Fairy means "The controllers of fate, thus they are the things that make fate, for fate is not an abstract concept, rather it is what they make the world to be."
Quick Points to Understanding What Fairies Are.
1-In mythology fairies were spirits or souls of objects such as trees, shadows, and even emotions.
2-Sometimes these souls could become free and independent of the objects which they inhabited. Humans for example were descended from the spirits of the Ash tree in Greek and German mythology. Elves were once the spirits of the earth.
3-Because humans had been related to fairies, fairies could come from humans. Some fairies were the spirits of the dead living within natural objects such as hills, trees, water, etc. Other fairies came from humans who chose to become fairies again (such as pixies).
4-Fairies were believed to control fate, thus humans prayed to them and made offerings to them in the oldest religions. The Deities such as Zeus were those spirits of the earth, sky and trees which got names.
5-During the Elizabethan and Victorian Eras fairies were used in comedies and children's stories and so came to be depicted as the cutesy things we think of fairies today, but this isn't originally what fairies were.
We are perhaps best served in our understanding of fairies by looking to the Japanese for their understanding of the nature of Kami, which are things that inspire reverence and awe. In the same manner, fairies are the wondrous trees in nature, the tall mountains, and the calm majestic rivers. Fairies are in the poems we tell and the songs we sing. This view is apparent in people’s original belief that the gods needed no temple - they lived directly within that which inspired awe.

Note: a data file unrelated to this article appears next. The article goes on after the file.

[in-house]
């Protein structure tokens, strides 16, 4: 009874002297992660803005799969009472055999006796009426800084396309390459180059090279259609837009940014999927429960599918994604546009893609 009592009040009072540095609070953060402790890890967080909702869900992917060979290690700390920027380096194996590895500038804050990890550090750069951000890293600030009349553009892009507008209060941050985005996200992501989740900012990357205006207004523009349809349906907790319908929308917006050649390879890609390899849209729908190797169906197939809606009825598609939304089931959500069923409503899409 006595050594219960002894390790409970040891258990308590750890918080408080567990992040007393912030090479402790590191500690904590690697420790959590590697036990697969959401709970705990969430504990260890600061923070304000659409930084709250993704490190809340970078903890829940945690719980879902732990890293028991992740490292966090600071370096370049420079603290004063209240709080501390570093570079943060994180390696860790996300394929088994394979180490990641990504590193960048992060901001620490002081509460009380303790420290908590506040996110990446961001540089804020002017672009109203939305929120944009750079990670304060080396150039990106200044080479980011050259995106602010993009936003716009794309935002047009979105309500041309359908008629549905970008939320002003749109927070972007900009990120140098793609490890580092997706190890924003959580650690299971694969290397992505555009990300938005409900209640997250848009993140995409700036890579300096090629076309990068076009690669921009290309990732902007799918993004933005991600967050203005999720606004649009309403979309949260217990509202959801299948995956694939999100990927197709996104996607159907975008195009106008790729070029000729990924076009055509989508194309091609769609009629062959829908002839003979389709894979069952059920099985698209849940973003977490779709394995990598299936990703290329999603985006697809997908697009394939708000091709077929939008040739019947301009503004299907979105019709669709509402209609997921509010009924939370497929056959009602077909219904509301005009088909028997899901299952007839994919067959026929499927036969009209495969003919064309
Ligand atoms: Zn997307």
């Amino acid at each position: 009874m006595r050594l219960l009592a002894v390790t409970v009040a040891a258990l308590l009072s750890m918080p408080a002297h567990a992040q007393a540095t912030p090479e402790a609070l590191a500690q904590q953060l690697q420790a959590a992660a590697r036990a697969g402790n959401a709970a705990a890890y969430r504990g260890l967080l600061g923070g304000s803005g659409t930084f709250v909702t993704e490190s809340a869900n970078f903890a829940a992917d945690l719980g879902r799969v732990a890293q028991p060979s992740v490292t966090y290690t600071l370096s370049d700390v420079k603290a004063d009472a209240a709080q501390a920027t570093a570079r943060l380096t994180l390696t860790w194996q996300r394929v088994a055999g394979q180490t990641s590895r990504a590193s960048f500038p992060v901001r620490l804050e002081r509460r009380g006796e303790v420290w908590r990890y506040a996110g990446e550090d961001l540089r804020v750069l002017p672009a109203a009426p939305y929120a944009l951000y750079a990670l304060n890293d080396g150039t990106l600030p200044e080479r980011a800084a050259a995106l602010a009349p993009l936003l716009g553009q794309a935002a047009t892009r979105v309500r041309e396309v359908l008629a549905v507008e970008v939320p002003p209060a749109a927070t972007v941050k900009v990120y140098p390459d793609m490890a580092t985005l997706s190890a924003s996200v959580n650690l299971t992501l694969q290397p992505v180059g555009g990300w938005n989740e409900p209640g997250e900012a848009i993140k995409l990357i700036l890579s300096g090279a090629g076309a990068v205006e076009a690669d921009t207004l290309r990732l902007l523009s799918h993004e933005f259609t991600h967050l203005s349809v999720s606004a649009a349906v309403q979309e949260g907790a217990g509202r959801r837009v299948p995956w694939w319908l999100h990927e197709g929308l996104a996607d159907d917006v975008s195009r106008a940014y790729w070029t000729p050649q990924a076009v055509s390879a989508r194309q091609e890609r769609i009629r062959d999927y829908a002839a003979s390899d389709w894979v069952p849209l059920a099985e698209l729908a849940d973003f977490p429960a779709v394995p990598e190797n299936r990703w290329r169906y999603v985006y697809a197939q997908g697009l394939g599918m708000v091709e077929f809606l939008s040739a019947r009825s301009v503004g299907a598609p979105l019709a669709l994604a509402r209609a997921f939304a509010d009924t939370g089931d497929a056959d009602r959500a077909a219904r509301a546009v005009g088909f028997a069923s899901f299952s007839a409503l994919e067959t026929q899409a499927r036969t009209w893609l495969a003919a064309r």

The word “temple” itself means wood, implying that the deities lived within groves of trees, on mountain tops and within sacred wells. (Jacob Grimm, 1835) Early Romans also worshipped deities associated with specific localities and even household objects which they needed to survive, such as cupboards and hearths. (Bailey, 1907)
Fairies are not simply those creatures that inspire awe and reverence, just as the Kami was worshipped in Japan, so too were the fairies worshipped by the peoples of ancient Europe. Just as the Kami and Yokai of Japan were often feared so too in Europe did the fairies also plant the seeds of fear and cause sorrow. So in myth, fairies are both the monster and the object of reverence, the illness in the cattle, the things in the dark that cause our flesh to constrict into Goosebumps and make our hearts race.
The ancient Romans would drive diseases away by performing rituals that would show the power of civilization over nature in order to make the nature fairies afraid to come near them as they believed that nature fairies were the cause of illness. Among the Celts it was considered dangerous to harm certain plants because they were inhabited by fairies. In one myth, a man named Caffney cut some of the plants that housed fairies in order to cook his dinner. But the wood would not burn, and soon he pined away until he died. (Wentz, 1911)
Briggs speaks of another fairy, the Lamia, which hid herself in despair and became a monster, jealous of the good fortune of human mothers. This jealousy, coupled with a desire to hold children, moved her to steal children away (Perkiss, 2007). In a Greek fairy tale a young man is enamored by some beautiful fairies causing his mother to warn, “Beware, my son! The maidens may be fairies. Evil may come. Beware!" (Gianakoulis, 1930) Such warnings show how horrified people were of fairies because of the things which they might do.
Fairies, then, are our hopes and our fears; our dreams and our nightmares. On the one hand, they give the world life, while on the other hand they bring destruction. There is nothing felt and nothing that happens that is not caused by a fairy. In myth, certain fairies were known as fates, a word that came to mean “unavoidable”. However, events caused by fates are unavoidable only because fairies deliberately make it so.
Again Purkiss points out that Fairies represent the women’s domain in that they are both distant from the action of most stories and yet ultimately they are the ones driving it. It is not a coincidence that fairies weave and spin. In Europe, it was believed that there was magic in spinning and weaving. That “fate” could be altered through the act of spinning and weaving. Having an understanding of this provides us with some useful information for telling the fairies’ story. To effectively tell the fairies’ story, we need to understand why they would do such things, why they make the world the way they do, and why they get so heavily involved in the lives of humans.